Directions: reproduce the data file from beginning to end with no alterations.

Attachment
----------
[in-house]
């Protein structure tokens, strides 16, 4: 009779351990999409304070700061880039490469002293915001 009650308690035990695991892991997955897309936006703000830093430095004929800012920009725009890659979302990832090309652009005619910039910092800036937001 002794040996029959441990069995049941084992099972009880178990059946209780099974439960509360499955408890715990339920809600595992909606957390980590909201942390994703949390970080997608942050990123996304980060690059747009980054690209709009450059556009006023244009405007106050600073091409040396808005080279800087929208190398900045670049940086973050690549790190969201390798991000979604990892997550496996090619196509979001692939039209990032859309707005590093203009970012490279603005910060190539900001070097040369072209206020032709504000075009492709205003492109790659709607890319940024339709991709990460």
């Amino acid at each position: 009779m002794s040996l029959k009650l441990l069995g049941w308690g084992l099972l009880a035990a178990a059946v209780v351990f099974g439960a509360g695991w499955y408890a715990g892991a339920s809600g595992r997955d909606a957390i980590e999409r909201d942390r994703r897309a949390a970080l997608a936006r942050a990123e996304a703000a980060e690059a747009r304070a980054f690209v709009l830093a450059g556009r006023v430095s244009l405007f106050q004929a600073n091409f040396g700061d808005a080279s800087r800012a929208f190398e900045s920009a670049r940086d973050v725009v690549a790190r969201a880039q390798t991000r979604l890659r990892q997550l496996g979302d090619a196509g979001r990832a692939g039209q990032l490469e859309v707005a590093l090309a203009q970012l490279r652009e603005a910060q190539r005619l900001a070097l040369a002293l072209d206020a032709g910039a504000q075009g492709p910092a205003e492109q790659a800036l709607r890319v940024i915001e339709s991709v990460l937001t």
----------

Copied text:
[in-house]
């Protein structure tokens, strides 16, 4: 009779351990999409304070700061880039490469002293915001 009650308690035990695991892991997955897309936006703000830093430095004929800012920009725009890659979302990832090309652009005619910039910092800036937001 002794040996029959441990069995049941084992099972009880178990059946209780099974439960509360499955408890715990339920809600595992909606957390980590909201942390994703949390970080997608942050990123996304980060690059747009980054690209709009450059556009006023244009405007106050600073091409040396808005080279800087929208190398900045670049940086973050690549790190969201390798991000979604990892997550496996090619196509979001692939039209990032859309707005590093203009970012490279603005910060190539900001070097040369072209206020032709504000075009492709205003492109790659709607890319940024339709991709990460």
């Amino acid at each position: 009779m002794s040996l029959k009650l441990l069995g049941w308690g084992l099972l009880a035990a178990a059946v209780v351990f099974g439960a509360g695991w499955y408890a715990g892991a339920s809600g595992r997955d909606a957390i980590e999409r909201d942390r994703r897309a949390a970080l997608a936006r942050a990123e996304a703000a980060e690059a747009r304070a980054f690209v709009l830093a450059g556009r006023v430095s244009l405007f106050q004929a600073n091409f040396g700061d808005a080279s800087r800012a929208f190398e900045s920009a670049r940086d973050v725009v690549a790190r969201a880039q390798t991000r979604l890659r990892q997550l496996g979302d090619a196509g979001r990832a692939g039209q990032l490469e859309v707005a590093l090309a203009q970012l490279r652009e603005a910060q190539r005619l900001a070097l040369a002293l072209d206020a032709g910039a504000q075009g492709p910092a205003e492109q790659a800036l709607r890319v940024i915001e339709s991709v990460l937001t």